Close to half of the films produced in Hollywood every year are based on books, TV-series, comic books, cartoons or earlier films. Many of these earlier films are produced in other countries than the United States. Making a film based on another film can be a dangerous game, especially if that earlier film is a product of a different country and different culture.
This thesis looks at the differences in remakes and their originary films, and more specifically the differences between the two Norwegian films Hodet over vannet (Nils Gaup, 1993) and Insomnia (Erik Skjoldbjærg, 1999) and their American remakes Head Above Water (Jim Wilson, 1996) and Insomnia (Christopher Nolan, 2002). The analysis focuses on the cultural and industry related differences that can be read out of comparing the films.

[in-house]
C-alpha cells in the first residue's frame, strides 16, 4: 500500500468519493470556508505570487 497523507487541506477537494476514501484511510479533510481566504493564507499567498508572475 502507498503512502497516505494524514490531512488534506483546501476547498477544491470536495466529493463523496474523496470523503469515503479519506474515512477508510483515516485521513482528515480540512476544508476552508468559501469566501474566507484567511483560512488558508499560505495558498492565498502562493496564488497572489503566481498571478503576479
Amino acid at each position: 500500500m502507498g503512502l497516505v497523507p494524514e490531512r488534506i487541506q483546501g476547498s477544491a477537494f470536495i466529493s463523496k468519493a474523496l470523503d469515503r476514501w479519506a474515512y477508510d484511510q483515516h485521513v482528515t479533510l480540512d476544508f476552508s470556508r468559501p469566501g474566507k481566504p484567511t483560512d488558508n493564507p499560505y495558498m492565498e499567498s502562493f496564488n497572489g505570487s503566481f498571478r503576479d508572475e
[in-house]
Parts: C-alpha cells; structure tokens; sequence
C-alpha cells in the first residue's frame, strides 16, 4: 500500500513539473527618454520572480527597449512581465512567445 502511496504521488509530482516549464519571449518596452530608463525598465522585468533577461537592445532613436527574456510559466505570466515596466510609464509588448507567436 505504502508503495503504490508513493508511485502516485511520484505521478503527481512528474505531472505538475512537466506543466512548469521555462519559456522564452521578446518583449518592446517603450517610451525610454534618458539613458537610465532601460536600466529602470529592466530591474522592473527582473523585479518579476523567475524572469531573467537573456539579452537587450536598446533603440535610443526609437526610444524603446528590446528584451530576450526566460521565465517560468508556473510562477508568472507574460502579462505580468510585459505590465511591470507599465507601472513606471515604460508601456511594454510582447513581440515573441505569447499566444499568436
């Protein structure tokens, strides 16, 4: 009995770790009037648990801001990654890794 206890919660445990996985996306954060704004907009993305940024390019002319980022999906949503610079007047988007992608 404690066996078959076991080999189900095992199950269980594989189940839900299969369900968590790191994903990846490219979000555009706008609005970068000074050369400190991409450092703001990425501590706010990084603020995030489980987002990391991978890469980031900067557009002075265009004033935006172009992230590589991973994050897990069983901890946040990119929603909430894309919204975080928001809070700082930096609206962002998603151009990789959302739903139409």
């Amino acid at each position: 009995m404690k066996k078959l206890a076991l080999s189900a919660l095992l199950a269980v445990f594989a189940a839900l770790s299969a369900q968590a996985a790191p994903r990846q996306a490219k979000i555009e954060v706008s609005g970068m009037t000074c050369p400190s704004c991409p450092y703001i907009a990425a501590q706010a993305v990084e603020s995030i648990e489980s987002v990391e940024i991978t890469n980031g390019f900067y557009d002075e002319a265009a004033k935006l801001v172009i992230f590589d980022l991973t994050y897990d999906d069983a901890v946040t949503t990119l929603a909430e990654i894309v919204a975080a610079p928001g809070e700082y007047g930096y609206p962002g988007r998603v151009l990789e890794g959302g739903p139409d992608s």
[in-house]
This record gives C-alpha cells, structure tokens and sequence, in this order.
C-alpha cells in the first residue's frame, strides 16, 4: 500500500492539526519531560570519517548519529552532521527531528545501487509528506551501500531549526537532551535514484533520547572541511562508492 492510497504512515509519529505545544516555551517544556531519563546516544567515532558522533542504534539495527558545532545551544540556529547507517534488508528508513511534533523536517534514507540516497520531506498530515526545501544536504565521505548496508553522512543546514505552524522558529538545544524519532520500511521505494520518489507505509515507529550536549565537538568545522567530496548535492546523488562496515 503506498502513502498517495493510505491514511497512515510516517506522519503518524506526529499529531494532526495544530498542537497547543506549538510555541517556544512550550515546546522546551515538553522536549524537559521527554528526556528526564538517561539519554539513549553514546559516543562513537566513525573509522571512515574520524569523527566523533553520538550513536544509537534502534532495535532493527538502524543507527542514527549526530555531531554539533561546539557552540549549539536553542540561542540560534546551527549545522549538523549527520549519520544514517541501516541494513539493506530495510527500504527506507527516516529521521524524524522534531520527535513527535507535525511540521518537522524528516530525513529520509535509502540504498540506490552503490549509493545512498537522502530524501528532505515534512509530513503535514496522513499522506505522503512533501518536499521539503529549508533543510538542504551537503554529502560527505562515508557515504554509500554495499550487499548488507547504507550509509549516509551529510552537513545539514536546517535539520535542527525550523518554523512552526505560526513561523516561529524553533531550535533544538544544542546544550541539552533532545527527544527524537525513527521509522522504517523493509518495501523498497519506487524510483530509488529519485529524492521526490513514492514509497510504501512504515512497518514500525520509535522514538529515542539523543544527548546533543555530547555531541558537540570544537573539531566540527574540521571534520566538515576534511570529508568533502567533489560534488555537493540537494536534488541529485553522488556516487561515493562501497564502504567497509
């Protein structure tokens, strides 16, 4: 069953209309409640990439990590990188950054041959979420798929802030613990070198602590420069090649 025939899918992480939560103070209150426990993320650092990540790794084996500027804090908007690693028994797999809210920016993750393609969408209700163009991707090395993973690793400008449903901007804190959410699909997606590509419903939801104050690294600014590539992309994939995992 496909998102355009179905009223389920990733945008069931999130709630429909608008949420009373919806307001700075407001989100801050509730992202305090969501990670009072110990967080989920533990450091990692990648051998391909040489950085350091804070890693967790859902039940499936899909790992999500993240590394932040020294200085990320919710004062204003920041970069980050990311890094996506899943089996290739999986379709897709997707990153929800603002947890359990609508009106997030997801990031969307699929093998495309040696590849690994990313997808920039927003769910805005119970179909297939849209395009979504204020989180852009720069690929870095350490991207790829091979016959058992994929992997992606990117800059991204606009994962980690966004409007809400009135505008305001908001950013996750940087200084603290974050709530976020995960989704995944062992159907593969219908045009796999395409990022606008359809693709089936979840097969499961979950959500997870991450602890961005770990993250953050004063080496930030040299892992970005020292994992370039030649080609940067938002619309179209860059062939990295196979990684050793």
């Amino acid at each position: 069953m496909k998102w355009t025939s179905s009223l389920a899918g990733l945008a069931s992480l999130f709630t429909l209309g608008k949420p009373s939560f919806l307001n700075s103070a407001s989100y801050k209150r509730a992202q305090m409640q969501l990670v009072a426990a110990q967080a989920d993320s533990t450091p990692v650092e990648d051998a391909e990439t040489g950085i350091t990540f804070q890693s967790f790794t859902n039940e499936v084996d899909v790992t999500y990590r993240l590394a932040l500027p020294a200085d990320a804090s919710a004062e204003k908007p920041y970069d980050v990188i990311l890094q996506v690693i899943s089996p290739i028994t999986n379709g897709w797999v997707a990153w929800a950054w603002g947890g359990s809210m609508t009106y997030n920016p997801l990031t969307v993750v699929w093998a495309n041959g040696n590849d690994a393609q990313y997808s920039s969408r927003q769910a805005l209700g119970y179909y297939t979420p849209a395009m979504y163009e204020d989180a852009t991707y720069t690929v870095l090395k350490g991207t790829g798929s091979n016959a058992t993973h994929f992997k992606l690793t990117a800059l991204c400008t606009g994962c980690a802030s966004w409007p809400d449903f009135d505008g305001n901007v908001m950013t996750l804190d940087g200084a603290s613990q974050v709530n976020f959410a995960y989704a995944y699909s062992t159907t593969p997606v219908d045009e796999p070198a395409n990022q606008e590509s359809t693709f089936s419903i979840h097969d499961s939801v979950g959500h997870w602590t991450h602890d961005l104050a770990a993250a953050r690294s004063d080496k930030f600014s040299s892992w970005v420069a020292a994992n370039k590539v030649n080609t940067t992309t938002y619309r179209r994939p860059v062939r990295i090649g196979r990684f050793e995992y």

The thesis makes the claim that the there are many pitfalls that a production company or a director can fall into when remaking a film from a different country, and that both the ideological content and the narrative structure of the films have to be reworked in order to make a successful cross-cultural remake.